HP has been conspicuously noticeable by its absence in the consumer tablet market. But after a year of sitting on its shiny new Palm-based mobile operating system, webOS, HP finally unveiled its rather exquisite HP TouchPad.
HP TouchPad: Build
Lke most of HP’s consumer touchy feely devices, it is glossy piano black and a haven for smudges. That said, we had no qualms with the added weight and dimensions because it’s so much more robust than an iPad. Aside from the blister home button on the right, the only other buttons are a volume rocker, off button on the left and there’s a mini USB to plug in to the PC. There are two speaker grilles on the left and right for HP Beats Audio tech, which is a little underwhelming until you plug headphones in.
HP TouchPad: WebOS
Powering on is instant and take you in to webOS 3.0. There’s no home page as such, more a work space to put your apps and tasks cards and we were suitably impressed by the touted card stackings, making it a cinch to navigate. Bonus points for adding a nonchalant flick up gesture to bin anything we were working on. We also loved the Just Type feature, which is essentially the same as typing in to your search bar on Windows 7 start tab. That made finding what we needed effortless.
It is very slick and geared for multi-tasking without getting us lost in Escher-like mazes of apps and difficult to find tasks. Fortunately, the guts include 1GB of RAM and a bleeding edge dual-core Qualcomm Snapdragon 1.2GHz processor, which is designed to handle flipping between apps without slowing down. We tested this with HD video played back over Wi-Fi and several web pages open, plus a couple of apps running. Try as we might, we couldn’t hit lag and didn’t encounter any staccato playback because it’s just too responsive.
What is it missing? Well there’s no video recording, video out to get HD playback on your telebox, no 3G yet, no rear camera and no lip-smacking touche éclat that created the Macolyte fanbois we know and love. However, HP has built a beautiful prosumer device and used its background in enterprise to bolster the TouchPad’s security business credentials. That means Microsoft Exchange and virtual private network (VPN) support amongst other business corporate friendly concessions. Oh yes, need we even mention the fact it natively plays Flash and supports a massive array of video and audio codecs?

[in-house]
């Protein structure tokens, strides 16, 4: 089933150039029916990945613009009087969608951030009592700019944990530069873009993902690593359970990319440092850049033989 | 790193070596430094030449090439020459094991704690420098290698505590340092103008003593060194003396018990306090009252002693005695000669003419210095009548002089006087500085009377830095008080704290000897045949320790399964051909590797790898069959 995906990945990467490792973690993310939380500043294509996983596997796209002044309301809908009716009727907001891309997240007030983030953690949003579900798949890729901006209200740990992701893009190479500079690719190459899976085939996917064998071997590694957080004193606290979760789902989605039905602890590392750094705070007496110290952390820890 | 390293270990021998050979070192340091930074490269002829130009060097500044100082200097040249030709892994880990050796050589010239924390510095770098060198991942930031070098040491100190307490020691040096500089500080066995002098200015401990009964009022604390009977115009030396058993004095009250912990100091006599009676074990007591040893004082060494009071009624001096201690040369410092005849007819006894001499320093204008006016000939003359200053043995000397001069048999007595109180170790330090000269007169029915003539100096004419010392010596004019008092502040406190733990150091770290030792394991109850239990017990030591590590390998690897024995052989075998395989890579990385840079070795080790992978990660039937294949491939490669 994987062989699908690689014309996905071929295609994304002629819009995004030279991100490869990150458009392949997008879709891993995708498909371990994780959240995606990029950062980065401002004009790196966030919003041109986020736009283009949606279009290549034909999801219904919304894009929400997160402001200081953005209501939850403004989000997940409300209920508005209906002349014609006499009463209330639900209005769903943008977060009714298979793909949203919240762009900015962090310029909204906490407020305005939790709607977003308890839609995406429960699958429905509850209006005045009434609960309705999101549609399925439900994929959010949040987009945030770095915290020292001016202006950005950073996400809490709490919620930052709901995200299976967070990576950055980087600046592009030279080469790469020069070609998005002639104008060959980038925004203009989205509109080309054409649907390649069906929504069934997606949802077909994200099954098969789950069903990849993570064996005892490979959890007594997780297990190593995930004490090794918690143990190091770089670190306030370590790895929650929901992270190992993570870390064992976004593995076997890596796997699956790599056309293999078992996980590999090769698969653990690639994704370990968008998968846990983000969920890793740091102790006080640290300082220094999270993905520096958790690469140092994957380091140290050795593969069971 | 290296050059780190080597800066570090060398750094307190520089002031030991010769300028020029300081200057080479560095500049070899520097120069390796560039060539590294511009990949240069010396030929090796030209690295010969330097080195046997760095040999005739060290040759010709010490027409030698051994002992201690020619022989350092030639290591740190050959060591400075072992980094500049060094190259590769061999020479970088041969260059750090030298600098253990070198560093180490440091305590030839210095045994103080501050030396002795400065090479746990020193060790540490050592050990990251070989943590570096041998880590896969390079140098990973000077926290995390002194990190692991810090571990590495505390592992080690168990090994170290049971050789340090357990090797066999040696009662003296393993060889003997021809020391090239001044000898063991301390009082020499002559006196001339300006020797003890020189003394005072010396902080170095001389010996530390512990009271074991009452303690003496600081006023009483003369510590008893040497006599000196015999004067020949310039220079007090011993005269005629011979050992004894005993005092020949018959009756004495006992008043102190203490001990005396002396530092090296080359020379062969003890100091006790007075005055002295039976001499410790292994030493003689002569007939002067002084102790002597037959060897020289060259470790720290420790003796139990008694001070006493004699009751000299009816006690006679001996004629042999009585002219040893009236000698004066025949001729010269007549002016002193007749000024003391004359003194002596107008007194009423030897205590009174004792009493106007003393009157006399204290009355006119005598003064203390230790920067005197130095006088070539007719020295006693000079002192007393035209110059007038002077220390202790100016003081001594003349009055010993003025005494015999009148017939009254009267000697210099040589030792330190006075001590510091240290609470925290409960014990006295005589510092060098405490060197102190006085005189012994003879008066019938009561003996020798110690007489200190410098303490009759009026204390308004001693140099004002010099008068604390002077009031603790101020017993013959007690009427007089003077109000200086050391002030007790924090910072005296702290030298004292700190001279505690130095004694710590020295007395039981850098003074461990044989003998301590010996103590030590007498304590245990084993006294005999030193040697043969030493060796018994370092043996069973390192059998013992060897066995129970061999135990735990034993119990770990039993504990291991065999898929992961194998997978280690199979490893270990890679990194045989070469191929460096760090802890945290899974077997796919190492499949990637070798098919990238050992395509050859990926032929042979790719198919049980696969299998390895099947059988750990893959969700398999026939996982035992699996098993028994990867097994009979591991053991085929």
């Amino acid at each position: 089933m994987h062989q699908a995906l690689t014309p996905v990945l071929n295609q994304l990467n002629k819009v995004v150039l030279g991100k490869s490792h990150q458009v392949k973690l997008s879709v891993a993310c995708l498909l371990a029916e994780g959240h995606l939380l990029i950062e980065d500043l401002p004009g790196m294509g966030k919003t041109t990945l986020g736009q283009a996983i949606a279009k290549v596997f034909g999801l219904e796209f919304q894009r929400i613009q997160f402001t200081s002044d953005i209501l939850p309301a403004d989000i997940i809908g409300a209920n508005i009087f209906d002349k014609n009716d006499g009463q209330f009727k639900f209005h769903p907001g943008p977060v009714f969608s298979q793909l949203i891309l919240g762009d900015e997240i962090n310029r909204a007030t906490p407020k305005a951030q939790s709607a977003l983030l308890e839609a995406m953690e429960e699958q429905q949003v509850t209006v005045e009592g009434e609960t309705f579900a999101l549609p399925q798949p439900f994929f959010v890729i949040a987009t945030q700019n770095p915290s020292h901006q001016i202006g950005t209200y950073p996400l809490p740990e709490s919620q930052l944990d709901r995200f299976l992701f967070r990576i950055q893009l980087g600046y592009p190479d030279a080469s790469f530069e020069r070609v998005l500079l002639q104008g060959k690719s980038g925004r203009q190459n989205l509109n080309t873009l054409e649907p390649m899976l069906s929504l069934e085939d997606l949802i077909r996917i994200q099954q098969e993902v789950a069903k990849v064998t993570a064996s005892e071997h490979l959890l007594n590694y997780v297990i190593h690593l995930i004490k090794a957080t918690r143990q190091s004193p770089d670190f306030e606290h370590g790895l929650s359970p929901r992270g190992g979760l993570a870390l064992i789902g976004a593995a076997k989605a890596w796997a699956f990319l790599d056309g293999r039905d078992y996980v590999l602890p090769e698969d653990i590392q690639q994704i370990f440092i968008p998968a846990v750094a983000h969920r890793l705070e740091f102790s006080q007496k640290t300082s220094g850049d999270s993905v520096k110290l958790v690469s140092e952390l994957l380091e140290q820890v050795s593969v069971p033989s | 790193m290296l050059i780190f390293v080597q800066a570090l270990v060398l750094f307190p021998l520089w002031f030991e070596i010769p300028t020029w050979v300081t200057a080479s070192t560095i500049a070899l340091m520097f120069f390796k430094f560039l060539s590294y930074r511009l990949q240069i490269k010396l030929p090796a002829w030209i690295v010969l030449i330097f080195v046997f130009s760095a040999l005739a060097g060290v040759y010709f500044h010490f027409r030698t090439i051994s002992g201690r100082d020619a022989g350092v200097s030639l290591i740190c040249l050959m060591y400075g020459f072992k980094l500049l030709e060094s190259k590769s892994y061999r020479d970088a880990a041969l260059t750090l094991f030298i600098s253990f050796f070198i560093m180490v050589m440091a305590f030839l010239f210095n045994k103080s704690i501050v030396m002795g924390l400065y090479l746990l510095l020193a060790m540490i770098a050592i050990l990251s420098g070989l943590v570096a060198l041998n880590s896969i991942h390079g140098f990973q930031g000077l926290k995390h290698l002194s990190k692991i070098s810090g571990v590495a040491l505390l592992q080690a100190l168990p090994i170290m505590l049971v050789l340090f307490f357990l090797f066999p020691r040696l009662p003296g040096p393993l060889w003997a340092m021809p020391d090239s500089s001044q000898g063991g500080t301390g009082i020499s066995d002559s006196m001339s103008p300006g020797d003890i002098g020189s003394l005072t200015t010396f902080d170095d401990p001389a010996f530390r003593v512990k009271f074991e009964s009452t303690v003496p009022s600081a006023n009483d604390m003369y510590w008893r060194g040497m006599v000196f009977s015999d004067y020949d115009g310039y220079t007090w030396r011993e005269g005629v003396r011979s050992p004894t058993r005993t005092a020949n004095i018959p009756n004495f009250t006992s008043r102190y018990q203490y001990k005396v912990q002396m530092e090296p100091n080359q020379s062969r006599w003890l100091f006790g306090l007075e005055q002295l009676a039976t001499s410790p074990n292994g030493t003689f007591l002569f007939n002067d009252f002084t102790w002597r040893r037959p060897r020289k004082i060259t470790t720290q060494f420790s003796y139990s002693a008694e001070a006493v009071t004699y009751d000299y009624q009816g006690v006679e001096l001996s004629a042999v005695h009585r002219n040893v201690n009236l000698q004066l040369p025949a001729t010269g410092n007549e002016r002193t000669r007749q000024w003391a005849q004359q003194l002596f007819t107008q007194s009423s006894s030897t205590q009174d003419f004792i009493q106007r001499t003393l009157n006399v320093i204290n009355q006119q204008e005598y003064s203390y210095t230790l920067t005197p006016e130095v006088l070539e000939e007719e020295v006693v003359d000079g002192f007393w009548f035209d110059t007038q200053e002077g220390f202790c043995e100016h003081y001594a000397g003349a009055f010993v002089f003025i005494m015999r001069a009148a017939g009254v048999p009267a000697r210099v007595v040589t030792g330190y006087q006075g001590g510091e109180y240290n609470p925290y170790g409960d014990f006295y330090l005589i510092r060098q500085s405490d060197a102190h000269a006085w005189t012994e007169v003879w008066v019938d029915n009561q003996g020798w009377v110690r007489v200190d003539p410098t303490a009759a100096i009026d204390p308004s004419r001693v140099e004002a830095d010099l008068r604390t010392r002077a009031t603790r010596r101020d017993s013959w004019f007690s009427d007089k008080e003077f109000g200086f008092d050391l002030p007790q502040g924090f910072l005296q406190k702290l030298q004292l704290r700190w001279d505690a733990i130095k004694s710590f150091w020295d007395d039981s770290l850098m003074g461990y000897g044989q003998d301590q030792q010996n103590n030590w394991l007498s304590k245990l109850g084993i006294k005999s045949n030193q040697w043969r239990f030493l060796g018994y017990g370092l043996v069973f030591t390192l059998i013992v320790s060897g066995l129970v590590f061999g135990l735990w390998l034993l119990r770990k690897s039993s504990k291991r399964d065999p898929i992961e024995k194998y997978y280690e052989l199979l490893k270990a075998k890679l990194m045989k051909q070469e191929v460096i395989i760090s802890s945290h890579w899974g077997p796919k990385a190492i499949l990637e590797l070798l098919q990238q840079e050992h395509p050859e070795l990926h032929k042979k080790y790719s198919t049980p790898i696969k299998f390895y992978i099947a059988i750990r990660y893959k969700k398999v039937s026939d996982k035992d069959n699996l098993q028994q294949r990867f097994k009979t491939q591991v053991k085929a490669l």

It’s a shame we couldn’t try out HP’s new cloud-based media service, HP Play because it wasn’t live at the time of reviewing. That said, multi-media playback impressed and it has the chops to run very purdee graphics – assuming developers build games to take advantage.
HP will have to build up its app to if it wants to deliver an ecosystem to keep us coming back. At the moment, the App Catalog cupboard is bare though there are apps for Kindle, the Guardian, Sky, Facebook and…yes…Angry Birds in HD. The good news is that the TouchPad should be good enough to keep developers interested and the monthly tech mag app Pivot might keep punters coming back.
Where HP really excels, is in the social networking and contact management synergy – they are seamless. The TouchPad synchs contacts and social networks, fusing them together with beautifully laid out icons that make it a joy to use.
HP TouchPad: Screen
On paper, HP has stuck to the iPad 2’s blueprint rigidly, using the same quality 9.7-inch multitouch display with a 1024x768 resolution. HP hasn’t told us if the screen uses the same IPS tech inside but the colour palette is rich, details are razor-edge sharp and the viewing angle is wide. Add the toughened Gorilla glass and the TouchPad feels like it was made to survive.
The screen isn’t edge to edge and HP has done this to house a home button that lights up to orientate you when you’re switching between landscape and portrait modes – a great addition in dark environments
HP TouchPad: Battery
HP claimed about eight hours of battery life for light use and that’s not a grandiose guesstimate. We clock four and a half hours on with Wi-Fi on and some background apps running so it’s good enough for short haul lights. It did take a very long time to charge over the superb Touchstone wireless charger but it charges in portrait or landscape and is as cool as…
HP TouchPad: Verdict
HP's TouchPad is a brilliant first entry from HP in to the tablet market. It is slick, intuitive, powerful and looks stunning. It is also very well priced against the competition to give HP and edge. The apps is has are very limited for now but we're hoping it will be supported by developers and sells like hot cakes.
HP TouchPad launch date: Out now, link HP
HP TouchPad price: £399 (16GB) £479 (32GB)